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Yellowjackets & Mike Stern

Proctors Theatre
Schenectady, NY
January 31, 2009
by J Hunter
Much to their credit, Proctors has been booking jazz acts that aren’t necessarily for everybody: Chick Corea & Bela Fleck’s acoustic show was an absolute wonder, but if you weren’t a hardcore fan of these guys, you definitely had to be in the mood for what they were laying down; and while the Monterey Jazz All-Stars kept it pretty trad, the excerpts from Terence Blanchard’s wrenching epic Requiem for Katrina drove that audience over some pretty rough road. Some of Saturday night’s audience might have thought the Yellowjackets/Mike Stern show would be less eventful because of the group’s reported “Smooth Jazz background.” Look, the Yellowjackets and Spyro Gyra made it big about the same time, but saying they’re on the same creative path is like saying U2 and The Knack are the same band!
Those expecting something akin to Chris Botti got their wake-up call right after original ’jacket Russell Ferrante led the quintet onstage and played an in-the-clear intro to “Statue of Liberty.” Stern started out the song on Stage Left, but as soon as the groove was established, the former Miles Davis sideman moved to center stage and started interacting with tenorman Bob Mintzer. The melody bubbled and sizzled, but it wasn’t out to bust heads – something Smooth Jazzers like Jeff Lorber and Boney James tend to do in concert when they want to prove they’re just as “hardcore” as those boring old “traditional” jazz acts.
While Mintzer’s solos show a brilliant economy, that economy is offset by a broad, fuzzy sound usually equated with Dexter Gordon. Combine these two attributes and you get the delicious bebopping moment on “Statue” that had Mintzer snarling on the high end while Stern riffed hard over the groove. When Mintzer dropped off and Stern stepped up, those who remember him from his days with Miles automatically braced for a relentless sonic onslaught. They needn’t have bothered. Stern has left behind the two things that hamstrung him back in the day: His allegiance to the Lowell George Diet (i.e. heroin and Twinkies), and his penchant for making every solo sound like one of Tony Iommi’s outtakes. Stern’s still one of the fastest guns in the West, but there’s a sense of melody and nuance that was nowhere to be found on Daviis comeback albums like The Man with The Horn and We Want Miles!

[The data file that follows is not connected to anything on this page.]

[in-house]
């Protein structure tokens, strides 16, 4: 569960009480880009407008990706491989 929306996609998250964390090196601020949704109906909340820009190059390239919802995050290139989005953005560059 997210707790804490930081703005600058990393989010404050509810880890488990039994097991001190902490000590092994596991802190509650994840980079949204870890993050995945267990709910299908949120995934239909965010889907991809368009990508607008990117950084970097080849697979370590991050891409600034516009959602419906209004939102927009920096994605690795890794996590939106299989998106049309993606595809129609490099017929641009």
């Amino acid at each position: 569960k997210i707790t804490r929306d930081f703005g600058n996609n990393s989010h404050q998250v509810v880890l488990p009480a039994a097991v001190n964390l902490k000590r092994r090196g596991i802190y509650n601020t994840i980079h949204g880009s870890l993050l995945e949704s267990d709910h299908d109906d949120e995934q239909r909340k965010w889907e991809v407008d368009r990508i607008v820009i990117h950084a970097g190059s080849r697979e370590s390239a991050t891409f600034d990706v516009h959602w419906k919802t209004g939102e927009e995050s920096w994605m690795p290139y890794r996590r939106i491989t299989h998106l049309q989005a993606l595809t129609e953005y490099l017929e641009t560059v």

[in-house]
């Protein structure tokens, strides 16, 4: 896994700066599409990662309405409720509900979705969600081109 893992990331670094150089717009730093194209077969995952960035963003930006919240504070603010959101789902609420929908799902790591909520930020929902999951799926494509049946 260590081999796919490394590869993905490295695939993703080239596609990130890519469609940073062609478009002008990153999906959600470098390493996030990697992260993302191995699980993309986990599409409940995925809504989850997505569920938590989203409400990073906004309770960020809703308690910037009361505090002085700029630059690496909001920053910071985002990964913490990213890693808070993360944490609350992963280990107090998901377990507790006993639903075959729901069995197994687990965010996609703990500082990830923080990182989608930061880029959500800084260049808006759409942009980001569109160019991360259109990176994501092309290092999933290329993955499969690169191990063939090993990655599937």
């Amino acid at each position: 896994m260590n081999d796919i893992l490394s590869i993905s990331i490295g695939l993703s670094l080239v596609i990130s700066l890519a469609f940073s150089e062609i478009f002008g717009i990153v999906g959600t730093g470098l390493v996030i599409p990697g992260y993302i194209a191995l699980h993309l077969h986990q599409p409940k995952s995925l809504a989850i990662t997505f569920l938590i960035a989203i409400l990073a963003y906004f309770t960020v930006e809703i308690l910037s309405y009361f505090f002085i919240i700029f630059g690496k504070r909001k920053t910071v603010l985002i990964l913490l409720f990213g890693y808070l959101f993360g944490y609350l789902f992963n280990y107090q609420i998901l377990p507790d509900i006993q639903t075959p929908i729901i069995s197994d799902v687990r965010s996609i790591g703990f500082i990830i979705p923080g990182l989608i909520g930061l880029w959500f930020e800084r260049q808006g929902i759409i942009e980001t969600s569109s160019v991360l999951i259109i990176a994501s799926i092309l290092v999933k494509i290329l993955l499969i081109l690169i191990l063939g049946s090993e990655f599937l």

Of course, all this fell on (a few) deaf ears, and after 25 minutes of “Statue” and some nastier grove courtesy of “Aha”, some season subscribers decided “I can check this show off my list” and headed for the exits. That didn’t mean all the dissatisfied customers had left the building, though. There were complaints that Stern took way too much solo time from Mintzer, and that Ferrante was almost entirely out of the loop. It’s true that Stern did spend an excessive time at the edge of the stage doing the Rock Star Pose while Mintzer either stood at Parade Rest or stepped off the stage; the explanation I heard was that Stern hadn’t played with the ’jackets in a month, so they were concentrating on numbers Stern was familiar with. And while Ferrante did seem to be playing more of a support role, the solos he did offer up were beautifully lyrical, and made a good contrast to whatever mayhem Stern and/or Mintzer had wrought before.
Mintzer might not have gotten equal face time in the first set, but he more than made up for it in the second half with an Electronic Wind Instrument solo that really showed what the instrument could do. He and Stern had a great rapport going from the start, and they seemed to feed off each other throughout the evening. Mintzer also played the affable host, talking about how Lifecycle (Heads Up, 2008) – their much-heralded collaboration with Stern – is up for a Grammy, and he took time to inform us that a Grammy “weighs about 95 pounds. That’s so nobody steals it!”
While anything but Old School jazz may befuddle some of Proctors’ prime demographic, the venue deserves big love for booking acts that challenge sensibilities and perceptions. Steps Ahead and the Stanley Clarke/George Duke Project have passed this way on the jazz version of “the Oldies Reunion Tour”, and the results were uniformly excruciating. However, the Yellowjackets are far from done with making new music, and their partnership with Mike Stern made Proctors shake, even if some of the tremors bounced off a few retreating backs.

J HUNTER is a former announcer/producer for radio stations in the Capital Region and the Bay Area, including KSJS/San Jose (where he was Assistant Music Director/Jazz Programming) and Q104 WQBK/Albany. He is a frequent contributor to the web site All About Jazz and to the monthly music magazine State of Mind. He currently resides in Clifton Park.